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Age of Empires with a 4 year old

Friday 1st February 2002

Seaford

Am I keeping this diary with such thoroughness because it is all I can do as a writer when I’m looking after the kids?

Do Diaryland

New sites, try templates, cut and paste HTML, after two years away from coding I’m tempted to create my own site. Experiment.

Joined by TBT

I am just getting into the swing of things coding HTML for a new Diaryland Template. He wants to play ‘Age of Empires’ (that is what he is now doing, on my knee).

Labelling the House

Instead of getting some breakfast down them, or getting ready for school, TBT has joined Zozo in writing labels and sticking them on things around the house. Last night I had noticed one of these as I came to bed, it was on the stairs. I asked Darlingest what was meant by ‘20-US’, the label of the sofa. That was it, she said, ‘Sofus’ with an ‘s’ written the wrong way round and a capital ‘U’. They are busy sticking labels on the walls, Zozo writes them, one for her and one for TBT. For a laugh I suggest I should have one too that says ‘Daddy’. Zozo writes the thing and sticks it to my forehead. I have to indulge them, I take it off a few minutes later and get a ticking off. I’m asked again in the car and have to turn around to show them it. By the time I reach Lewes the thing is as familiar to my face as glasses or a cap.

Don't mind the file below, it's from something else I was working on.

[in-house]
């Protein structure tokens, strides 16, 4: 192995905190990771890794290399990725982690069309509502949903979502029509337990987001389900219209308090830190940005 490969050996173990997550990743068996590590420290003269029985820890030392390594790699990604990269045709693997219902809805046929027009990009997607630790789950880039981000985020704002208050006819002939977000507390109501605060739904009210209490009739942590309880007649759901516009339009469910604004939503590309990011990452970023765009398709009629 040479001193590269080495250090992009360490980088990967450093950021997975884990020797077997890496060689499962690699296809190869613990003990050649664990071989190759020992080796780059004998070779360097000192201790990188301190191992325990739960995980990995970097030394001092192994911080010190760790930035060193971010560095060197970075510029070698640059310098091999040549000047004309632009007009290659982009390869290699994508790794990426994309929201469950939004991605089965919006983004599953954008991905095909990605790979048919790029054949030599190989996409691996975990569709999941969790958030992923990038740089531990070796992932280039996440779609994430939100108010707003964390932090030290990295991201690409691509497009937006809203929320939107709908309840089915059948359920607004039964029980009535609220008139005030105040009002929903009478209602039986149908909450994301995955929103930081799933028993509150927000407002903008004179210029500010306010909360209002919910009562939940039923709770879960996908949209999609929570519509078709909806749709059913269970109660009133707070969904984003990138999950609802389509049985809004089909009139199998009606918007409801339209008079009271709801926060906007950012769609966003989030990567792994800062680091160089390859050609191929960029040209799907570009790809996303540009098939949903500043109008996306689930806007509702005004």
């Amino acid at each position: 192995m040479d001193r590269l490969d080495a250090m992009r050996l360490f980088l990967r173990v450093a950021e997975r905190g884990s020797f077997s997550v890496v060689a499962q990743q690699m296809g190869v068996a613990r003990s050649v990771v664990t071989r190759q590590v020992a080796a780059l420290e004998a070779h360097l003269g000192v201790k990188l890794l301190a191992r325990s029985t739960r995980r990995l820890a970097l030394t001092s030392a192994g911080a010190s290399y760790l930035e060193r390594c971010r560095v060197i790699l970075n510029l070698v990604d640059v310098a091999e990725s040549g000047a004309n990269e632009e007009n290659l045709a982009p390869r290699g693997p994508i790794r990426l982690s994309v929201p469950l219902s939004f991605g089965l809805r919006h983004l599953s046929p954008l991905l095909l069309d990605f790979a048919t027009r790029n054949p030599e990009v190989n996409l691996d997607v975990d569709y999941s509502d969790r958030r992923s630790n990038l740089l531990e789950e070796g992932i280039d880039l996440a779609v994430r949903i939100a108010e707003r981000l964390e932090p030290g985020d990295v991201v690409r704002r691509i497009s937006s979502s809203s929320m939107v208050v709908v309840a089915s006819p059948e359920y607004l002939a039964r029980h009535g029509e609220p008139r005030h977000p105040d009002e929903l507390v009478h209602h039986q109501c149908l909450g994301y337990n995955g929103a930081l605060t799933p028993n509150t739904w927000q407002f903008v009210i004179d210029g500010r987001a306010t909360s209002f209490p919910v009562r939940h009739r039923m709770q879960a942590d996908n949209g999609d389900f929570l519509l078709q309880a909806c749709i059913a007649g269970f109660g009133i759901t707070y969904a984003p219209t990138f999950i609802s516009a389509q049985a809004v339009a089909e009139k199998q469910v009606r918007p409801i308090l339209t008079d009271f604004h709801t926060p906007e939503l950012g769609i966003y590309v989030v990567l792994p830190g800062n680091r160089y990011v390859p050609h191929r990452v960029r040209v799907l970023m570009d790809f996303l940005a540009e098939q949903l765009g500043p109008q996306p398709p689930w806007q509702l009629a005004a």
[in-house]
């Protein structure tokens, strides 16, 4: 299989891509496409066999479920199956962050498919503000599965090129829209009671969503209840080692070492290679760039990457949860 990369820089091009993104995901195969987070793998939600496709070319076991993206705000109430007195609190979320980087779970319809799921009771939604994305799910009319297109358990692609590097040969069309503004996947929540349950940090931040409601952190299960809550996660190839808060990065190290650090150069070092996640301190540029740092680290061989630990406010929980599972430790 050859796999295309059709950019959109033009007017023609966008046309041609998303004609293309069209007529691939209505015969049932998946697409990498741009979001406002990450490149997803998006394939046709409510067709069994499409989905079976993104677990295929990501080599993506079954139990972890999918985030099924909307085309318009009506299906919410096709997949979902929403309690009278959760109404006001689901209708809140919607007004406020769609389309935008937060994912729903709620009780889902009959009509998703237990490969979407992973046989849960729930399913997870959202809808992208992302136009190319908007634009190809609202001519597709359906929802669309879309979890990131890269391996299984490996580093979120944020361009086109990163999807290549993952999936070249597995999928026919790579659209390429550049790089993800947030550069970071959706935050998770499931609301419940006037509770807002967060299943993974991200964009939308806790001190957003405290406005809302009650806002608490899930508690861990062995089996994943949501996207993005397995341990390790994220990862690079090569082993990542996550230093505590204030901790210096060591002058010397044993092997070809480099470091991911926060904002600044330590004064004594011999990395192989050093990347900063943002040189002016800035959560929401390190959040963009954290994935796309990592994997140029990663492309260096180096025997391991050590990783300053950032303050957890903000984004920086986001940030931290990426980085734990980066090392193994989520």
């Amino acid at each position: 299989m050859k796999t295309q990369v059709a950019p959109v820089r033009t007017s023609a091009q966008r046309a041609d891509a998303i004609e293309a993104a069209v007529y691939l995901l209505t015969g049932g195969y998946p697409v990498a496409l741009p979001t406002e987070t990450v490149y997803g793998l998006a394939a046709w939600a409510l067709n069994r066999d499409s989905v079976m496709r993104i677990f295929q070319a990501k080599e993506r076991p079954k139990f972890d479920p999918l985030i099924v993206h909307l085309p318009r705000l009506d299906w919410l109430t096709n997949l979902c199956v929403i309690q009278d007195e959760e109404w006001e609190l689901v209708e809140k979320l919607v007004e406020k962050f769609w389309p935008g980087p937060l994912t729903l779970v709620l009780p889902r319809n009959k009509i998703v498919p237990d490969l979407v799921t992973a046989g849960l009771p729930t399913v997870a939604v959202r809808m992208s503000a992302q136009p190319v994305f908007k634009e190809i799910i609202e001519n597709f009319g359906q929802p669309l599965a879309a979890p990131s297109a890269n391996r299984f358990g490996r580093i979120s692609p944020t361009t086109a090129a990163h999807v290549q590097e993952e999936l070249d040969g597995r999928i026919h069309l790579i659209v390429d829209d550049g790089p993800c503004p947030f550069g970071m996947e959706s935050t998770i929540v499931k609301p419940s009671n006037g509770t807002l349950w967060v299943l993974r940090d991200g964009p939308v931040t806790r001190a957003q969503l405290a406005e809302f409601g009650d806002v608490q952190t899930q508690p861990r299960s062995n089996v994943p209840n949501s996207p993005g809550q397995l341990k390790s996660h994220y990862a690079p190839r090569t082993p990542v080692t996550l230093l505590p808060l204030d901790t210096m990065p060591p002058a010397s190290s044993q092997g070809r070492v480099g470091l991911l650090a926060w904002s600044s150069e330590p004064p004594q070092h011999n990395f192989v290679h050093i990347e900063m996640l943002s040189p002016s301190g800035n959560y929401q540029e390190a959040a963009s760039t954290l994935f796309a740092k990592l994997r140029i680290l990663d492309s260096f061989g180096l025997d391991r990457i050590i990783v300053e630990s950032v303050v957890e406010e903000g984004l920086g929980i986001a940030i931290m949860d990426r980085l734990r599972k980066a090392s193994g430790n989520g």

What is it about the school run?

Whatever we do or say, nine times out of ten it has its upsets. Today all went swimmingly, no road works into Lewes, not even any traffic build up in Southover, in fact we are early. Perhaps this was the problem? It gave us a few minutes to kill. I then make the suggestion, because we have time on our hands, that I should take TBT first. An idea, That was all. They’d both have to agree. Of course what happens is that Zozo becomes adamant that TBT WILL be taken to nursery first and TBT is equally adamant that he won’t. There is more drama in the average school run then anyone in business might experience in a week. I have Zozo standing her ground, refusing to go anywhere while TBT runs off. Who do I keep an eye on? The youngest. TBT will get into a panic if he can’t see me (or so I think). I won’t argue with Zozo and tell her as much. I follow TBT. Zozo goes from teh outer gate to the inner gate in front of Western Road and Southover. I look over my shoulder once to see that she is stubbornly refusing to follow. By now TBT is out of sight. I chase after him. He goes into the Mouse House, a kids ‘Wendy House’ near reception. I leave him there to go for Zozo who is walking along the path with another child and parent. She isn’t happy. The mother tells me as much. I can see that. Returning to the playground as the bell rings I find TBT has gone. I need to get Zozo into class. I tell her that I will leave her in the classroom to look for TBT. I share my panic with Julie. He isn’t in the Mouse House, or at reception, in Zozo’s classroom or in the corridor. I run round to his nursery in case he had made his way there. No joy. Back to school. He has been found. I should have guessed. He’s joined reception. Julie found him. He’s happy. He has a plastic hammer in his hand and feels quiet at home. Zozo is not so content, she needs a cuddle. It has to be a quick one. She is tearful. I return to reception to sign Zozo in for Dance Club this afternoon.